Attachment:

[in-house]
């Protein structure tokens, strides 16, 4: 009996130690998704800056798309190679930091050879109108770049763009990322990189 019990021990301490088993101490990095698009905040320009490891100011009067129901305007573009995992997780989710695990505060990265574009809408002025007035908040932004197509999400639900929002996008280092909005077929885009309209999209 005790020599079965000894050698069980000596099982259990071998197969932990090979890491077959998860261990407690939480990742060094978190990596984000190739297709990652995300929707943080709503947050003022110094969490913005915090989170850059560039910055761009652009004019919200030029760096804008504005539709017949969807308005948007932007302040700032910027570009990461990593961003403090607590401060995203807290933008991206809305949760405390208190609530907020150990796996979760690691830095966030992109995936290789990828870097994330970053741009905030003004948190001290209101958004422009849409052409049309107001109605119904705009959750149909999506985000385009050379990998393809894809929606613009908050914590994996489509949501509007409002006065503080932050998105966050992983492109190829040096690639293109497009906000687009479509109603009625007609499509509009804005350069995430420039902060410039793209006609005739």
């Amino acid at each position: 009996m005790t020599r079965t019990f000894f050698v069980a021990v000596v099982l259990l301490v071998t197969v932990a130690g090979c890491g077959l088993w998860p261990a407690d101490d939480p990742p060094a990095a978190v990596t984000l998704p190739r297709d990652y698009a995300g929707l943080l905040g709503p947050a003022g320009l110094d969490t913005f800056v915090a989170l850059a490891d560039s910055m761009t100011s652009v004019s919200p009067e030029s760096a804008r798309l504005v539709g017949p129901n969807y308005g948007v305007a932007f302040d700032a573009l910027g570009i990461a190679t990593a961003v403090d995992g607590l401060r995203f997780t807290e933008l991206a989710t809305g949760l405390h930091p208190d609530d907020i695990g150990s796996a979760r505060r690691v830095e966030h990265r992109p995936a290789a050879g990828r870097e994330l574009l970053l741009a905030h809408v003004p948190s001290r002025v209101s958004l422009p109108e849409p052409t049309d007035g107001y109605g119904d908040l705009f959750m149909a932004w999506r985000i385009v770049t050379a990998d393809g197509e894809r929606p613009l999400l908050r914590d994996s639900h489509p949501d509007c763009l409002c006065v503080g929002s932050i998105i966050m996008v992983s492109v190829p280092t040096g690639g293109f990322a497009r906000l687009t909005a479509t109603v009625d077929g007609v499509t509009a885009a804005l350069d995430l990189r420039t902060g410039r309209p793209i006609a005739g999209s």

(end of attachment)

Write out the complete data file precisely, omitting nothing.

[in-house]
């Protein structure tokens, strides 16, 4: 009996130690998704800056798309190679930091050879109108770049763009990322990189 019990021990301490088993101490990095698009905040320009490891100011009067129901305007573009995992997780989710695990505060990265574009809408002025007035908040932004197509999400639900929002996008280092909005077929885009309209999209 005790020599079965000894050698069980000596099982259990071998197969932990090979890491077959998860261990407690939480990742060094978190990596984000190739297709990652995300929707943080709503947050003022110094969490913005915090989170850059560039910055761009652009004019919200030029760096804008504005539709017949969807308005948007932007302040700032910027570009990461990593961003403090607590401060995203807290933008991206809305949760405390208190609530907020150990796996979760690691830095966030992109995936290789990828870097994330970053741009905030003004948190001290209101958004422009849409052409049309107001109605119904705009959750149909999506985000385009050379990998393809894809929606613009908050914590994996489509949501509007409002006065503080932050998105966050992983492109190829040096690639293109497009906000687009479509109603009625007609499509509009804005350069995430420039902060410039793209006609005739």
């Amino acid at each position: 009996m005790t020599r079965t019990f000894f050698v069980a021990v000596v099982l259990l301490v071998t197969v932990a130690g090979c890491g077959l088993w998860p261990a407690d101490d939480p990742p060094a990095a978190v990596t984000l998704p190739r297709d990652y698009a995300g929707l943080l905040g709503p947050a003022g320009l110094d969490t913005f800056v915090a989170l850059a490891d560039s910055m761009t100011s652009v004019s919200p009067e030029s760096a804008r798309l504005v539709g017949p129901n969807y308005g948007v305007a932007f302040d700032a573009l910027g570009i990461a190679t990593a961003v403090d995992g607590l401060r995203f997780t807290e933008l991206a989710t809305g949760l405390h930091p208190d609530d907020i695990g150990s796996a979760r505060r690691v830095e966030h990265r992109p995936a290789a050879g990828r870097e994330l574009l970053l741009a905030h809408v003004p948190s001290r002025v209101s958004l422009p109108e849409p052409t049309d007035g107001y109605g119904d908040l705009f959750m149909a932004w999506r985000i385009v770049t050379a990998d393809g197509e894809r929606p613009l999400l908050r914590d994996s639900h489509p949501d509007c763009l409002c006065v503080g929002s932050i998105i966050m996008v992983s492109v190829p280092t040096g690639g293109f990322a497009r906000l687009t909005a479509t109603v009625d077929g007609v499509t509009a885009a804005l350069d995430l990189r420039t902060g410039r309209p793209i006609a005739g999209s």